Still some lingering light showers in eastern Middle Tennessee today, but the rest of us will see decreasing clouds by midday and this afternoon. The HRRR model’s radar simulation is thoroughly unimpressed with our rain chances today:
Temperatures will remain cool all day, with highs only reaching the low 60s, even once the sun emerges:
Breezy throughout the day as well, which is why temperatures will remain so cool, but the wind will relax after sunset this evening. Skies will be mostly clear overnight, which means conditions will be much better if you want to catch a glimpse of the Orionid meteor shower.
A very pleasant weekend in store for us…chilly in the mornings, especially tomorrow — temperatures will start off in the upper 30s to low 40s:
Maybe even some frost in the very chilliest spots? It won’t be widespread, but think about covering up the plants or bringing them inside if you live in a spot that tends to be colder than surrounding communities. We’ll warm up nicely each afternoon this weekend, though — highs Saturday will reach the mid 60s:
Up to the mid 70s Sunday, and high temperatures will stay in the 70s most of next week:
That 20% rain chance Wednesday and Thursday isn’t anything to worry about — the rain will likely miss us to the north, but it’s far enough down the line that I’m hedging my bets for now.
Since the weather is looking calm for the next several days, let’s talk about the upcoming winter. A word of caution as we start, though — long-range seasonal outlooks are just baaaaaaarely on the “science” side of the dividing line between science and witchcraft. So take all of this with a grain of salt roughly the size of Nebraska.
Last winter’s weather was affected to a large degree by El Niño conditions in the Pacific Ocean — the warm water temperatures there helped to re-arrange the overall flow of air around the world. But El Niño is over, and its counterpart, La Niña, is now taking shape. That means cooler-than-normal sea-surface temperatures in eastern Pacific Ocean:
The downstream effect of La Niña generally yields these conditions around the country during the winter months:
This year’s La Niña is forecast to be relatively weak — a weak La Niña typically doesn’t yield a strong signal toward either warmer-than-normal or cooler-than-normal temperatures in the Midstate. I crunched the numbers, and it’s literally 50-50…half of the weak La Niña winters have brought us slightly below-average temperatures, with the other half slightly above-average. In terms of precipitation, there is a slight signal toward wetter-than-normal conditions for the Midstate…but there are plenty of weak La Niña winters that yielded below-average precipitation as well. (I’m not going to bore you to tears with the charts and regression analyses for the data — if you’re interested in the specific methodology, drop me and email and I can bore you that way.) The bottom line is this: in general, the strongest effects of both El Niño and La Niña are felt elsewhere in the country.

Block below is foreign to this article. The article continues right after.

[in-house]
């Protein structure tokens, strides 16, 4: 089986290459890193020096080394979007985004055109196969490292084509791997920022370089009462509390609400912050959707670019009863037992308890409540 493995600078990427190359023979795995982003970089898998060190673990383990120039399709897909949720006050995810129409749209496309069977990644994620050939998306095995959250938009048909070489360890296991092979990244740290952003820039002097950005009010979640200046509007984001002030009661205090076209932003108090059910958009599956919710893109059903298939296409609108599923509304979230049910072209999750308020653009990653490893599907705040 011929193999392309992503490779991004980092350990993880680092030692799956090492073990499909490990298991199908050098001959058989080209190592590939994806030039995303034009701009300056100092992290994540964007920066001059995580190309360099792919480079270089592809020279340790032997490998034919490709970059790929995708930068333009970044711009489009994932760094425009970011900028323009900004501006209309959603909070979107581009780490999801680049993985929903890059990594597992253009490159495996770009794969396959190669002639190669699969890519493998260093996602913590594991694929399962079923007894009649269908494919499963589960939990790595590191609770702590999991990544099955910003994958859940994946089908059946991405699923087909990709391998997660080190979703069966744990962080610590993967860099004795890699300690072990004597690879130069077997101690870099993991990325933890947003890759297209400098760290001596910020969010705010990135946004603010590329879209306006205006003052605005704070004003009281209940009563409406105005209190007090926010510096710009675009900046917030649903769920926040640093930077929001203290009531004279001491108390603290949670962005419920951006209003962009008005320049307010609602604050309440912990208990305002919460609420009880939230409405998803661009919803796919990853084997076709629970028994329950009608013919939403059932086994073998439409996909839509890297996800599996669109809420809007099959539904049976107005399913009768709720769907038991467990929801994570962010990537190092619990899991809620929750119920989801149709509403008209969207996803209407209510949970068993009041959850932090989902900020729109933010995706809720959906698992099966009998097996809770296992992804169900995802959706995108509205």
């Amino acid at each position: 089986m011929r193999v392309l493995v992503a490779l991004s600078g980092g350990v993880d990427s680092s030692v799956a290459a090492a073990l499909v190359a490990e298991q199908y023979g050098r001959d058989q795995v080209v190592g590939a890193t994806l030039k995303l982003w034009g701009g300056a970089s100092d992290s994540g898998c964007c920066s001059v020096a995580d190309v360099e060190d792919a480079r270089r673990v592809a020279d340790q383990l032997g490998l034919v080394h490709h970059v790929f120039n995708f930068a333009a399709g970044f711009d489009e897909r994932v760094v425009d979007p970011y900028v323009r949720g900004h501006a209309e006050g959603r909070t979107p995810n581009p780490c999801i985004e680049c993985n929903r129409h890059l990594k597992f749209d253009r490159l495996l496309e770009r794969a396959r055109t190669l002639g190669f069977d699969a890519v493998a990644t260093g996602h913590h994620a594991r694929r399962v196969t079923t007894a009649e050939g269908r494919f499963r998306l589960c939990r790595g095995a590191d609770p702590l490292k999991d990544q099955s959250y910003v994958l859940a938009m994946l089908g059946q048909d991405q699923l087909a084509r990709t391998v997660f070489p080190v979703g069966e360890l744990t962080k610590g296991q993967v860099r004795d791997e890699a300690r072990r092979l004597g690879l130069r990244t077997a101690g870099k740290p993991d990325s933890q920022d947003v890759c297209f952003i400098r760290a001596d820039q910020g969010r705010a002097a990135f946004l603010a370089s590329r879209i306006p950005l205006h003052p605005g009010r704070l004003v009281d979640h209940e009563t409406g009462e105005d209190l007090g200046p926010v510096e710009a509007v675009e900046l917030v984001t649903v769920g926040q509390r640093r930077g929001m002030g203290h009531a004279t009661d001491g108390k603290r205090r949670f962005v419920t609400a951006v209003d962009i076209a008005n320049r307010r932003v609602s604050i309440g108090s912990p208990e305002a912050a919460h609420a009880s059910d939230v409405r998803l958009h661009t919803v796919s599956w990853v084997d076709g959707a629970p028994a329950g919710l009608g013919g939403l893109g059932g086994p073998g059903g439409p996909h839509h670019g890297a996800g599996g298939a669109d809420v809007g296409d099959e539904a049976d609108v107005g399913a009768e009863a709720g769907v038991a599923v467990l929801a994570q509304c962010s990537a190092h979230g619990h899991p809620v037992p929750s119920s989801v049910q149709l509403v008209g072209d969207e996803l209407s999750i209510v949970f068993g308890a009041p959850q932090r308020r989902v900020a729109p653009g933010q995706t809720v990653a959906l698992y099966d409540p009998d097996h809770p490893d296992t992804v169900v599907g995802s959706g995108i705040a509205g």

The Climate Prediction Center’s outlook for December-January-February (“meteorological winter”) reflects their belief that even a weak La Nina will have a significant impact on weather patterns this winter. They estimate a slight chance (33%) that temperatures will run slightly above average in the Midstate this winter, with a stronger signal toward warmer-than-normal conditions farther to our southwest:
The precipitation outlook puts us squarely in the “equal chances” region — that is, there isn’t a strong climate signal toward either above-normal or below-normal precipitation:
But the El Niño/La Niña cycle is NOT the only large-scale factor that helps guide the winter weather patterns over North America. There’s the Pacific/North Atlantic Oscillation (PNA), the Arctic Oscillation (AO), the North Atlantic Oscillation (NAO) — and they’re all tricky to predict. Some private forecasters place a greater emphasis on those atmospheric seesaws, which leads them to predict a colder-than-normal winter for the eastern half of the country. The Washington Post’s Capital Weather Gang does a nice job of summarizing those forecasts and the uncertainties inherent in such long-range predictions.
Of the private forecasting companies, I’m personally partial to the methodology used by WeatherBell. Their winter outlook calls for a mild start to winter, followed by slightly below-average temperatures after the first of the year. They also estimate near-average snowfall for this part of the country. (Scroll down to the bottom of the linked article for the “bottom line” summary of the forecast.)
Keep in mind, we’re talking about long-term forecasts of long-term temperatures and precipitation, which tend to obscure the day-to-day details. For instance, we could have near-average temperatures most of the winter, with just one good cold snap to skew the numbers downward…or wild up-and-down swings in temperatures that even to out to near-average once the data is smoothed out. The same goes for precipitation/snowfall — last year was snowier than average, even though we just had one significant snow storm.
As with all long-range forecasts, it’s easier to just sum things up in GIF form:
Still more nerdiness!